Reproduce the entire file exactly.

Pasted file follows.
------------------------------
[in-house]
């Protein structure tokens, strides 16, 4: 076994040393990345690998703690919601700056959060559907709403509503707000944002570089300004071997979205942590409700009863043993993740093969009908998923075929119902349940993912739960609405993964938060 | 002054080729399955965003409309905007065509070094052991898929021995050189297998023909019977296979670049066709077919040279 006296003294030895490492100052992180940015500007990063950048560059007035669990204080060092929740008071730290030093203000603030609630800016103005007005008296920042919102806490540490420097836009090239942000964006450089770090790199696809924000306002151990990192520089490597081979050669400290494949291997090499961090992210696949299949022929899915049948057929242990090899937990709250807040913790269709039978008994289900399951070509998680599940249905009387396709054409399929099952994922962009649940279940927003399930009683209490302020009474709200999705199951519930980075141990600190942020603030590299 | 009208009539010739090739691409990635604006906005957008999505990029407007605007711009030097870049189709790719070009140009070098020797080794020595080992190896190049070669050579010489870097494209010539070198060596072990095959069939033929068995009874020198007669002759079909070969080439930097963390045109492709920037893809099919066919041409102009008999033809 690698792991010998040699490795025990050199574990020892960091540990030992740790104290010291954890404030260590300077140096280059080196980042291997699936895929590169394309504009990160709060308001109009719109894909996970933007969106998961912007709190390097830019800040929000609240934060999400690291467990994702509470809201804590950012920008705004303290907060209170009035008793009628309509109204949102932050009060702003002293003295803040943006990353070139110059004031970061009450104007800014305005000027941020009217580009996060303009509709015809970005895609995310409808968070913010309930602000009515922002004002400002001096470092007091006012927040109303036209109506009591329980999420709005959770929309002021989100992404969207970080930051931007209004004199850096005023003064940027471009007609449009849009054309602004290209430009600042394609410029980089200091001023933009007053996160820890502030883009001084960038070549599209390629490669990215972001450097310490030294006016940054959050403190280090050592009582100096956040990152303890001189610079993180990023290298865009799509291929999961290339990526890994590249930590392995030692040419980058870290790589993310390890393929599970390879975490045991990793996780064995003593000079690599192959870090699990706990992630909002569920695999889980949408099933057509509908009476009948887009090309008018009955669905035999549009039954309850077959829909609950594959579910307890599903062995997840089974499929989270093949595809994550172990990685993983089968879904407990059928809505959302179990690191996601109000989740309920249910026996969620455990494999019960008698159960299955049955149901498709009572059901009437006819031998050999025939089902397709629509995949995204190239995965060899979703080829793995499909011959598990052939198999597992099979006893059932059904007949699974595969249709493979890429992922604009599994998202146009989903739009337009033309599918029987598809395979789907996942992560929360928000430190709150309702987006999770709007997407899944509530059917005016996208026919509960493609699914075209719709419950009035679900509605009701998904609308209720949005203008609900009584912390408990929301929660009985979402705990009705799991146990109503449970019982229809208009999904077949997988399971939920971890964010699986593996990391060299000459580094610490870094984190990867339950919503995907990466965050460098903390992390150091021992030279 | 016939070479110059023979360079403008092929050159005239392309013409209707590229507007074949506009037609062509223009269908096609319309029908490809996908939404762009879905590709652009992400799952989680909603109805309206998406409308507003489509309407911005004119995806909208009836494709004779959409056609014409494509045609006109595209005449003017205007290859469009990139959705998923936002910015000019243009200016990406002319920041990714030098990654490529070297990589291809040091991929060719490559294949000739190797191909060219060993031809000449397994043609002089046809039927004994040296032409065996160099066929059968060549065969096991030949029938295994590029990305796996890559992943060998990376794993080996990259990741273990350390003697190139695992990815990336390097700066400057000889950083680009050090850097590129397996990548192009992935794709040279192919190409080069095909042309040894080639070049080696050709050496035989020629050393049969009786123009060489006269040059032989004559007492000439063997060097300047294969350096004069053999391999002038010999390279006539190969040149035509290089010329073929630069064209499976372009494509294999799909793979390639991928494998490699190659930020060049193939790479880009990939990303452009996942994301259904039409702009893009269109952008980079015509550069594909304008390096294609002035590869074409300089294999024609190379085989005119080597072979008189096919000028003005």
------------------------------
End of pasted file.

[in-house]
């Protein structure tokens, strides 16, 4: 076994040393990345690998703690919601700056959060559907709403509503707000944002570089300004071997979205942590409700009863043993993740093969009908998923075929119902349940993912739960609405993964938060 | 002054080729399955965003409309905007065509070094052991898929021995050189297998023909019977296979670049066709077919040279 006296003294030895490492100052992180940015500007990063950048560059007035669990204080060092929740008071730290030093203000603030609630800016103005007005008296920042919102806490540490420097836009090239942000964006450089770090790199696809924000306002151990990192520089490597081979050669400290494949291997090499961090992210696949299949022929899915049948057929242990090899937990709250807040913790269709039978008994289900399951070509998680599940249905009387396709054409399929099952994922962009649940279940927003399930009683209490302020009474709200999705199951519930980075141990600190942020603030590299 | 009208009539010739090739691409990635604006906005957008999505990029407007605007711009030097870049189709790719070009140009070098020797080794020595080992190896190049070669050579010489870097494209010539070198060596072990095959069939033929068995009874020198007669002759079909070969080439930097963390045109492709920037893809099919066919041409102009008999033809 690698792991010998040699490795025990050199574990020892960091540990030992740790104290010291954890404030260590300077140096280059080196980042291997699936895929590169394309504009990160709060308001109009719109894909996970933007969106998961912007709190390097830019800040929000609240934060999400690291467990994702509470809201804590950012920008705004303290907060209170009035008793009628309509109204949102932050009060702003002293003295803040943006990353070139110059004031970061009450104007800014305005000027941020009217580009996060303009509709015809970005895609995310409808968070913010309930602000009515922002004002400002001096470092007091006012927040109303036209109506009591329980999420709005959770929309002021989100992404969207970080930051931007209004004199850096005023003064940027471009007609449009849009054309602004290209430009600042394609410029980089200091001023933009007053996160820890502030883009001084960038070549599209390629490669990215972001450097310490030294006016940054959050403190280090050592009582100096956040990152303890001189610079993180990023290298865009799509291929999961290339990526890994590249930590392995030692040419980058870290790589993310390890393929599970390879975490045991990793996780064995003593000079690599192959870090699990706990992630909002569920695999889980949408099933057509509908009476009948887009090309008018009955669905035999549009039954309850077959829909609950594959579910307890599903062995997840089974499929989270093949595809994550172990990685993983089968879904407990059928809505959302179990690191996601109000989740309920249910026996969620455990494999019960008698159960299955049955149901498709009572059901009437006819031998050999025939089902397709629509995949995204190239995965060899979703080829793995499909011959598990052939198999597992099979006893059932059904007949699974595969249709493979890429992922604009599994998202146009989903739009337009033309599918029987598809395979789907996942992560929360928000430190709150309702987006999770709007997407899944509530059917005016996208026919509960493609699914075209719709419950009035679900509605009701998904609308209720949005203008609900009584912390408990929301929660009985979402705990009705799991146990109503449970019982229809208009999904077949997988399971939920971890964010699986593996990391060299000459580094610490870094984190990867339950919503995907990466965050460098903390992390150091021992030279 | 016939070479110059023979360079403008092929050159005239392309013409209707590229507007074949506009037609062509223009269908096609319309029908490809996908939404762009879905590709652009992400799952989680909603109805309206998406409308507003489509309407911005004119995806909208009836494709004779959409056609014409494509045609006109595209005449003017205007290859469009990139959705998923936002910015000019243009200016990406002319920041990714030098990654490529070297990589291809040091991929060719490559294949000739190797191909060219060993031809000449397994043609002089046809039927004994040296032409065996160099066929059968060549065969096991030949029938295994590029990305796996890559992943060998990376794993080996990259990741273990350390003697190139695992990815990336390097700066400057000889950083680009050090850097590129397996990548192009992935794709040279192919190409080069095909042309040894080639070049080696050709050496035989020629050393049969009786123009060489006269040059032989004559007492000439063997060097300047294969350096004069053999391999002038010999390279006539190969040149035509290089010329073929630069064209499976372009494509294999799909793979390639991928494998490699190659930020060049193939790479880009990939990303452009996942994301259904039409702009893009269109952008980079015509550069594909304008390096294609002035590869074409300089294999024609190379085989005119080597072979008189096919000028003005």